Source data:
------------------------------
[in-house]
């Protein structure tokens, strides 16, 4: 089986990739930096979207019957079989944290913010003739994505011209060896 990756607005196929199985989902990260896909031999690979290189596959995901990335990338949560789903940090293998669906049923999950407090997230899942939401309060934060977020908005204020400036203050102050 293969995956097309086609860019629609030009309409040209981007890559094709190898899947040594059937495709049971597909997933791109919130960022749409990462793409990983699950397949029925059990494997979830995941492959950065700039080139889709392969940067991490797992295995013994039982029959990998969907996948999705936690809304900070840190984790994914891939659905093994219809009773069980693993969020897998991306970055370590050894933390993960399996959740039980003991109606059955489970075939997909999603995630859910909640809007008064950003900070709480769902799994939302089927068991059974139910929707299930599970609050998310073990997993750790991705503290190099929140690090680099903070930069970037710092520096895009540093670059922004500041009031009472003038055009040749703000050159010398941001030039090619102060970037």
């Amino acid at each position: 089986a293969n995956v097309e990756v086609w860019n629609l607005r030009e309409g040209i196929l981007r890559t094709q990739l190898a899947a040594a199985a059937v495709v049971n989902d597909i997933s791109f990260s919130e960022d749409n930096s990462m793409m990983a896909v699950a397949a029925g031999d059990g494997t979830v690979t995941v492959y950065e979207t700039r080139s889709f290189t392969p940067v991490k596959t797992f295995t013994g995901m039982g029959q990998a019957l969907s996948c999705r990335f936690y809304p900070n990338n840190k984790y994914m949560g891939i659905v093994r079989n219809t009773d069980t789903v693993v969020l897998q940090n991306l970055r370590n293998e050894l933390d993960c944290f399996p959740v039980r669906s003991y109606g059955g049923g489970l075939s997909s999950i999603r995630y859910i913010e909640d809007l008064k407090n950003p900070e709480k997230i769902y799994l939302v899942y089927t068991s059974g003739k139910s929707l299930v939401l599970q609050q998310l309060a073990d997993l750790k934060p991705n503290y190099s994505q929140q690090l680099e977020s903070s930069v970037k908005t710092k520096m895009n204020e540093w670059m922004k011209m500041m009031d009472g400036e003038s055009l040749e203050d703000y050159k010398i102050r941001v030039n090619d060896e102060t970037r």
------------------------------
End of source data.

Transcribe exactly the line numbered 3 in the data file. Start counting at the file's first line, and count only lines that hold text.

């Amino acid at each position: 089986a293969n995956v097309e990756v086609w860019n629609l607005r030009e309409g040209i196929l981007r890559t094709q990739l190898a899947a040594a199985a059937v495709v049971n989902d597909i997933s791109f990260s919130e960022d749409n930096s990462m793409m990983a896909v699950a397949a029925g031999d059990g494997t979830v690979t995941v492959y950065e979207t700039r080139s889709f290189t392969p940067v991490k596959t797992f295995t013994g995901m039982g029959q990998a019957l969907s996948c999705r990335f936690y809304p900070n990338n840190k984790y994914m949560g891939i659905v093994r079989n219809t009773d069980t789903v693993v969020l897998q940090n991306l970055r370590n293998e050894l933390d993960c944290f399996p959740v039980r669906s003991y109606g059955g049923g489970l075939s997909s999950i999603r995630y859910i913010e909640d809007l008064k407090n950003p900070e709480k997230i769902y799994l939302v899942y089927t068991s059974g003739k139910s929707l299930v939401l599970q609050q998310l309060a073990d997993l750790k934060p991705n503290y190099s994505q929140q690090l680099e977020s903070s930069v970037k908005t710092k520096m895009n204020e540093w670059m922004k011209m500041m009031d009472g400036e003038s055009l040749e203050d703000y050159k010398i102050r941001v030039n090619d060896e102060t970037r």